The students who spend years getting into banking - and then quit
Arjun Sofat badly wanted to be a banker. An economics graduate (1st class) from the UK's University of Nottingham, he completed three banking internships as an undergraduate and then got lucky. He joined the investment banking division (IBD) of a major European bank when he graduated. But for Sofat, the time he spent getting into the industry outlasted the time he spent working in it – within two years and eight months of becoming a banker, he had changed his mind about his career. And he is far from being alone.
“I can say with certainty that 80% of my analyst class have left,” says Sofat. “There is no one I recall joining with me who is still with the bank today.”
It’s a phenomenon most banks will recognize. While the banking industry has no problem attracting hundreds of thousands of students to apply for its jobs, keeping hold of them is an altogether different matter. For many highly ambitious and highly intelligent students, banking turns out to be no more than a career staging post – whether they intended it or not.
The exits are particularly pronounced in Sofat’s area – IBD. Like Sofat, one Goldman Sachs IBD associate estimates that over 80% of his analyst class left after a few years. By comparison, he suggests that the departure rate in securities is lower, at more like 60%.
The major reason for getting out of IBD is burnout. For all banks’ fine words and fancy strategies for cutting juniors’ working hours, the job remains a grind. “There were quite a few occasions where we would work for 24 hours non-stop,” says Sofat, who left banking in February 2017 – long after such practices were supposed to have been outlawed. “We’d get to the office at 9am and at 9am the next day we’d go home shower and then come back in again.I can remember feeling very excited when I got six hours’ sleep a night.”
Like most junior bankers, Sofat also has his share of stories about holidays being cancelled and friendships falling by the wayside. “The expectation wasn’t that you could take leave when it was convenient for you.” Facebook made things worse: "You definitely fet the FOMO looking at social networks and seeing what everyone else was up to."
What makes it difficult for banks though, is that hours aren’t the only issue. If they were, keeping juniors would be a simpler matter. However, for Sofat, as for the others of his generation who spent years jumping through hoops to get into finance only to leave once they arrived, it was also a question of fulfillment. They wanted it; for whatever reason they decided it was not on offer in a bank.
“I wanted to get back in touch with the creative part of myself,” says Glenn Regis, a former European government bond trader at Bank of America Merrill Lynch, who left 18 months after joining. When he looked around at his colleagues on the trading floor, Regis says he was struck by their wasted potential: “What we were capable of could be better used elsewhere.”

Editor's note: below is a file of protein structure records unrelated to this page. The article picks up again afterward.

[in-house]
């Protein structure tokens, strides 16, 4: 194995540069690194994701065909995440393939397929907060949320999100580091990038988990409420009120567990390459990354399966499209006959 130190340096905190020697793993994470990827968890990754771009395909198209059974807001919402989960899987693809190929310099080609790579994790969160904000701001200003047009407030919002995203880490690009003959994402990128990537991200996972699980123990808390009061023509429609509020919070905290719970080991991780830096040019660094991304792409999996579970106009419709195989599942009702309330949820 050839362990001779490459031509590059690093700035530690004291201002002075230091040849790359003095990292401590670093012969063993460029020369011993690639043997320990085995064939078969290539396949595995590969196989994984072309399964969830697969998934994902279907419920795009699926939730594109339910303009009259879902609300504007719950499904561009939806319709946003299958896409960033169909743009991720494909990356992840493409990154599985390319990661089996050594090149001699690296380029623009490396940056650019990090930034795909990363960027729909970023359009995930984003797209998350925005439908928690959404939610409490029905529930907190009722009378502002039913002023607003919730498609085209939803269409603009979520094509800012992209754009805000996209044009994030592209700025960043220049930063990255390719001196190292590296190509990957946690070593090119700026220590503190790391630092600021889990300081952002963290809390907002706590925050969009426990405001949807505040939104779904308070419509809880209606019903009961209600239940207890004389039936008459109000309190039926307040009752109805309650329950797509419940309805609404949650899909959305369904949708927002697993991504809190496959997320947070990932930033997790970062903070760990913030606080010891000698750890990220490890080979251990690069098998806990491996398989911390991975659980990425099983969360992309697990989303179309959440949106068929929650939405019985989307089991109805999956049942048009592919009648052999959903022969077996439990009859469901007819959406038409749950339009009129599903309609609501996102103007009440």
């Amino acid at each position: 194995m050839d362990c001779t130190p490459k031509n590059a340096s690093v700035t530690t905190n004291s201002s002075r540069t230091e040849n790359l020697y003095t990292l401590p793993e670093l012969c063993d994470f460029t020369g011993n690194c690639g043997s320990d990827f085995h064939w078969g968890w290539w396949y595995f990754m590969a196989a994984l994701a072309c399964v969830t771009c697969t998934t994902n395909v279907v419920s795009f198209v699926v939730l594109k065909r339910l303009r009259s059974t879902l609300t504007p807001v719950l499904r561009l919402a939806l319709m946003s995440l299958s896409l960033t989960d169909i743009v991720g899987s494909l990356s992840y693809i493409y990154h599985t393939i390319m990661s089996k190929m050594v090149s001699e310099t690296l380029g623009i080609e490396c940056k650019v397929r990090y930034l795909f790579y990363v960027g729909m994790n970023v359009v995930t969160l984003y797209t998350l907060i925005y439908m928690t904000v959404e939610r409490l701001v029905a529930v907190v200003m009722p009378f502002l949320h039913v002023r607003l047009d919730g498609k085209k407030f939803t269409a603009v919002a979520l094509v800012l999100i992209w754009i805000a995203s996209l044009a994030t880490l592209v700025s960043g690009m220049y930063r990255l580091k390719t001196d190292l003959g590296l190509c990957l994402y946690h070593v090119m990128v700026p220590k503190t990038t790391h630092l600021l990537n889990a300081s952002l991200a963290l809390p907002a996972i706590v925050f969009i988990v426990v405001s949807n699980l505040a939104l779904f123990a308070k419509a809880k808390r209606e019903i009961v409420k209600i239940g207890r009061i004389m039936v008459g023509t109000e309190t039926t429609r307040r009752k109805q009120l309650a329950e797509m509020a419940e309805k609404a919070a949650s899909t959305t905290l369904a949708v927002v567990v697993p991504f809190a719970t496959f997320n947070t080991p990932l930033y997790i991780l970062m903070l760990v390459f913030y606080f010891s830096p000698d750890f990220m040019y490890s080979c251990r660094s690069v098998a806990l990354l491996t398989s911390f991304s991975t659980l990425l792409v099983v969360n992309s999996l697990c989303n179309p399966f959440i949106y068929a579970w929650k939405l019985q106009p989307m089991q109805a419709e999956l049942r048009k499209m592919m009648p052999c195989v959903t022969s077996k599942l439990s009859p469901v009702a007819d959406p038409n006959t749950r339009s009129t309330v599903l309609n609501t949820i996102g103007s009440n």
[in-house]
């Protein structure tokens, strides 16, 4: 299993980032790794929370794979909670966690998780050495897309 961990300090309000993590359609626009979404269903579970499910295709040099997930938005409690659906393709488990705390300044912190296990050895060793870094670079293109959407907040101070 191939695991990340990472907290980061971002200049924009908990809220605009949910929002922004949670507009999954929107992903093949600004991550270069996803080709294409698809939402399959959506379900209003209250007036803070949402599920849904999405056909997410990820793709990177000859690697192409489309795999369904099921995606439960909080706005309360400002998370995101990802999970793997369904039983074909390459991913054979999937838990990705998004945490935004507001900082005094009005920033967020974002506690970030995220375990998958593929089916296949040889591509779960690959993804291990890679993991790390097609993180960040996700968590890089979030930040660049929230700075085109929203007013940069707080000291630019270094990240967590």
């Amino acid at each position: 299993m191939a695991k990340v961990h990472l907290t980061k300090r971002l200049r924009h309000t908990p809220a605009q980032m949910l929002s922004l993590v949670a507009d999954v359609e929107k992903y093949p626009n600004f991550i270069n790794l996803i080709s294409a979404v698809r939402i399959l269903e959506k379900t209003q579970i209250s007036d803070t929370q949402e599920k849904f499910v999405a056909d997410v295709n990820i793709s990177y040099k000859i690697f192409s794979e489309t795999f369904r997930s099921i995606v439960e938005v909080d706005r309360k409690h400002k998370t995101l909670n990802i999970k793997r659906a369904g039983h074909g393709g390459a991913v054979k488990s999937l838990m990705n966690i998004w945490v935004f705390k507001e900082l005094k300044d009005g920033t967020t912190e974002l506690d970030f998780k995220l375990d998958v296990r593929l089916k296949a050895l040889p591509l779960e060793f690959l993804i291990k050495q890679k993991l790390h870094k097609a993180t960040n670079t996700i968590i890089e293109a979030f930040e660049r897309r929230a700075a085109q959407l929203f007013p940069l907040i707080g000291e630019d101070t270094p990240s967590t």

As with Sofat, Regis knew what he was getting into - or should have. He spent three months interning with BofA before joining full-time. He says he’s still interested in markets and “how things work”, but that after 18 months the mundanity of the menial work done by trading floor juniors was too much. “A lot of the people who go into banking are very intelligent but the work is just not very stimulating and doesn’t use their intelligence properly. I think I’m using my brain much harder and better after leaving.”
Regis left Bank of America in February 2018. He’s running creatyve, a crowdfunding website where artists can raise capital from investors by selling shares in their art. The site is due to launch this week and Regis expects some of his former colleagues to be among its supporters. “There are a lot of people on the trading floor who are looking at ways to invest their money – this can help them do that.”
Sofat too is targeting some of his former colleagues in an entrepreneurial capacity. Months after leaving banking, he set up Free Soul, a company offering nutritional supplements formulated for women. “My dad became sick and during that time my mum felt very low on energy. I started working with leading nutritionists to develop protein blends that are helpful to females” says Sofat. "A few of my friends are in finance and they are saying they really feel its benefits too."
While Regis and Sofat are no longer in banking, neither begrudges the time they devoted to pursuing their lapsed finance dream. "I worked on the trading floor for almost two years and it was good," says Regis. "M&A teaches you a great work ethic that you can take elsewhere," says Sofat. "I have no regrets about working in IBD. What I do regret is all the coffee I drank while I was there."
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